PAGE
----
September 7, 2007

Meat-strewn ship remains as “Wild Vikings” deported

Motley crew expelled from Canada after ill-fated voyage through Northwest Passage

JOHN THOMPSON

A gang of modern-day Vikings were deported from Canada last Saturday, after police stopped their vessel in Cambridge Bay for failing to declare their visit to Canadian authorities.

The self-described Wild Vikings had embarked on a journey through the Northwest Passage aboard their small sailing boat, the Beserk II, which flew a black flag and had sharks' teeth painted on its bow.

The ship remains anchored near Cambridge Bay, and according to a radio report, has old socks and pieces of meat dangling from its lines. But the crew of five, who were arrested Aug. 24 and promptly thrown into the community's RCMP lock-up until their immigration hearing last week, are gone.

Immigration authorities escorted the three Norwegians and two U.S. crew members, many of whom sport large beards and tattoos, on to a plane to Edmonton, then Toronto, and then back to their native countries.

So ends the rowdy odyssey of the crew, who declared on their web site their wish to "turn the time back to the old days when men were men," and "pick up the old Norsemen traditions opposed to today's so-called ‘civilized' and artificial way of living."

One promotional video shows the men wearing plastic viking helmets while sailing through sea ice, cuddling up to walrus and drinking large quantities of rum.

But the crew did not receive an easy ride upon entering Canada, beginning with a visit to Halifax earlier this year. The crew log describes RCMP officers storming their ship and arresting the mechanic and cook, and temporarily seizing several firearms.

One arrested man was deported, while the other left the country before his immigration hearing.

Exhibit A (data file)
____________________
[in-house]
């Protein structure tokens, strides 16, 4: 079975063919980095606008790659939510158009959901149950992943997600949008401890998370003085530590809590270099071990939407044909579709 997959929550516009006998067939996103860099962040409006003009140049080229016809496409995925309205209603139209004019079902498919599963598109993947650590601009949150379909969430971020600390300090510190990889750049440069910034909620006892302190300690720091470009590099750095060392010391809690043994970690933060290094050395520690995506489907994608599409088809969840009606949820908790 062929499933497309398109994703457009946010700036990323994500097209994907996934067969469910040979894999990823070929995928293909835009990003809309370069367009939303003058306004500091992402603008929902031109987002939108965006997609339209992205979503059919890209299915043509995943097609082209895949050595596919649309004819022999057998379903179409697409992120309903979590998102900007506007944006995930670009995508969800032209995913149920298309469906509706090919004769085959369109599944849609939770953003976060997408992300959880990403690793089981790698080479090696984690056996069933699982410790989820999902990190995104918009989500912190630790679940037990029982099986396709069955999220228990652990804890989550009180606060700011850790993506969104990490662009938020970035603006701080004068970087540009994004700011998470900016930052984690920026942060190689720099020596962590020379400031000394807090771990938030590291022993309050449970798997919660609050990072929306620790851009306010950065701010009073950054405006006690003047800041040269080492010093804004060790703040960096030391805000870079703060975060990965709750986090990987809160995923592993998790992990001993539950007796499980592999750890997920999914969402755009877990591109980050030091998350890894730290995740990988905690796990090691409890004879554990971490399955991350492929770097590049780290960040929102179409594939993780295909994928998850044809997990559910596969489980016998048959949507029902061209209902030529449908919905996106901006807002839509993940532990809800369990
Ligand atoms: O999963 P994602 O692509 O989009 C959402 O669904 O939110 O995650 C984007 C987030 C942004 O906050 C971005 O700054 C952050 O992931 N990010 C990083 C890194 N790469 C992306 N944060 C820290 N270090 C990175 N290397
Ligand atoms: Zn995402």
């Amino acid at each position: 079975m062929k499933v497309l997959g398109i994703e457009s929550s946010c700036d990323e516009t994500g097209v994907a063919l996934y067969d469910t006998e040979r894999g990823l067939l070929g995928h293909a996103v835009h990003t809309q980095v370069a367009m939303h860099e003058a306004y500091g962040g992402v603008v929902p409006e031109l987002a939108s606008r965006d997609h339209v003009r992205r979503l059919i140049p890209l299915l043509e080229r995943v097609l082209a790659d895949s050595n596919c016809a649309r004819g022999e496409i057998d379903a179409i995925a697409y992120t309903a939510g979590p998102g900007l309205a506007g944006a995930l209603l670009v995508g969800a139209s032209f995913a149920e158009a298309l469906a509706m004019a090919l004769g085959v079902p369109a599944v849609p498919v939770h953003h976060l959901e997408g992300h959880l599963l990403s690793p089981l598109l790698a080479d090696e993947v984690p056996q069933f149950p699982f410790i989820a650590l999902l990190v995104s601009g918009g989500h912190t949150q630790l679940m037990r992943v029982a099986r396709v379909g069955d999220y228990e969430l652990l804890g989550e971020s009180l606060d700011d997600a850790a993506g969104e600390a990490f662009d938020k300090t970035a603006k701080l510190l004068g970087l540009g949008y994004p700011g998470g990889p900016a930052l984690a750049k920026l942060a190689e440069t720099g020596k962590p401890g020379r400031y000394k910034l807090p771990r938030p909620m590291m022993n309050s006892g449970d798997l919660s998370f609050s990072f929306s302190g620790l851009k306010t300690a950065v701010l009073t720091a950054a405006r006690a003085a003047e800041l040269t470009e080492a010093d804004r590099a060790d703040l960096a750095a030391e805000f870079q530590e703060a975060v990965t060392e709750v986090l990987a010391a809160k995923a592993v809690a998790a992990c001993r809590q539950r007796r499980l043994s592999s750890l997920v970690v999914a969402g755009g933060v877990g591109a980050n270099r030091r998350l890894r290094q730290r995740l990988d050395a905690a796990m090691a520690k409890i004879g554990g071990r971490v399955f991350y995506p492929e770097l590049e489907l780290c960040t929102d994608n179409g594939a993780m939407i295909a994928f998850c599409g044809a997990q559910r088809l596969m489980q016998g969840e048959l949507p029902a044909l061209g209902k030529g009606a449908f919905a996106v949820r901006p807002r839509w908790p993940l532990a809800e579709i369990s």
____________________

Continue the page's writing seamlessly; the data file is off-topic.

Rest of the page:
The crew's web site describes the deported man, ship mechanic Rune Ohlsgaard, also known as "Super," as an active member of the Hell's Angels in Oslo - "but is now preparing his own Hell's sailors department."

Both men reunited with the Beserk II when it visited Greenland. When the vessel visited Cambridge Bay, Captain Jarle Andhoy tried to hide Ohlsgaard by dropping the deported man off on shore near the community to evade police.

Apparently Ohlsgaard eventually wandered into Cambridge Bay, tired and hungry, to find his fellow crew members under arrest.

All men were ordered to leave Canada because their ship failed to register upon entry to the country. As well, two of the crew, Fredrik Juell and Jeffrey Kane, have "extensive criminal records," said Chris Kealey with the Canadian Border Services Agency.

While the deportation of the crew appears to spell the end of the viking journey, Kealey has heard the captain has plans to send another crew to retrieve the Beserk II and continue sailing the Northwest Passage.

The captain defended his decision to not contact Canadian authorities before entering the country by playing up the controversy of whether the Northwest Passage is internal Canadian waters, or international waters, as the United States and many other countries claim.

Despite the ship's visits in Cambridge Bay, and before then, Gjoa Haven, Andhoy told CBC radio he felt no need to register with Canadian authorities, because "we are not here to visit Canada. We are here to do a transit to the Pacific," he said.

"We're sailing the Northwest Passage and as far as I'm concerned the Northwest Passage is international."

Captain Andhoy also boasts to have sailed the furthest north by sailboat during his recent journey.

Andhoy claims to have been inspired by the Norwegian explorer Otto Sverdrup, who overwintered several times off southern Ellesmere Island in his ship, the Fram.

Sverdrup named many of the bays and fiords in the area, including what is now the community of Grise Fiord. Its name means "pig fiord in Norwegian" - so-called because of noisy walrus in the area that reminded Sverdrup of the sound of swine.